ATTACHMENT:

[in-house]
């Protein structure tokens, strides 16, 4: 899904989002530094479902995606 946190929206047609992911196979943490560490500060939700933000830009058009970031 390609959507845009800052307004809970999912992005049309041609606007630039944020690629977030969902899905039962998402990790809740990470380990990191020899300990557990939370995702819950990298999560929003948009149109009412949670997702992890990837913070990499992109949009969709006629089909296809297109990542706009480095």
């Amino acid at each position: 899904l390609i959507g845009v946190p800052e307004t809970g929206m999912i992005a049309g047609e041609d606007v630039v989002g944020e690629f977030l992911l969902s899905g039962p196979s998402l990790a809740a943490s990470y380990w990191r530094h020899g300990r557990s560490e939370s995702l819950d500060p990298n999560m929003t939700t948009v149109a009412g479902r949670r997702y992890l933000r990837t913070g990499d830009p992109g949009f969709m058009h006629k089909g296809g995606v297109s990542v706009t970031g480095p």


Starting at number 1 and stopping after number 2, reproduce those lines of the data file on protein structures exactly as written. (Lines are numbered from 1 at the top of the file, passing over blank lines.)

[in-house]
């Protein structure tokens, strides 16, 4: 899904989002530094479902995606 946190929206047609992911196979943490560490500060939700933000830009058009970031 390609959507845009800052307004809970999912992005049309041609606007630039944020690629977030969902899905039962998402990790809740990470380990990191020899300990557990939370995702819950990298999560929003948009149109009412949670997702992890990837913070990499992109949009969709006629089909296809297109990542706009480095």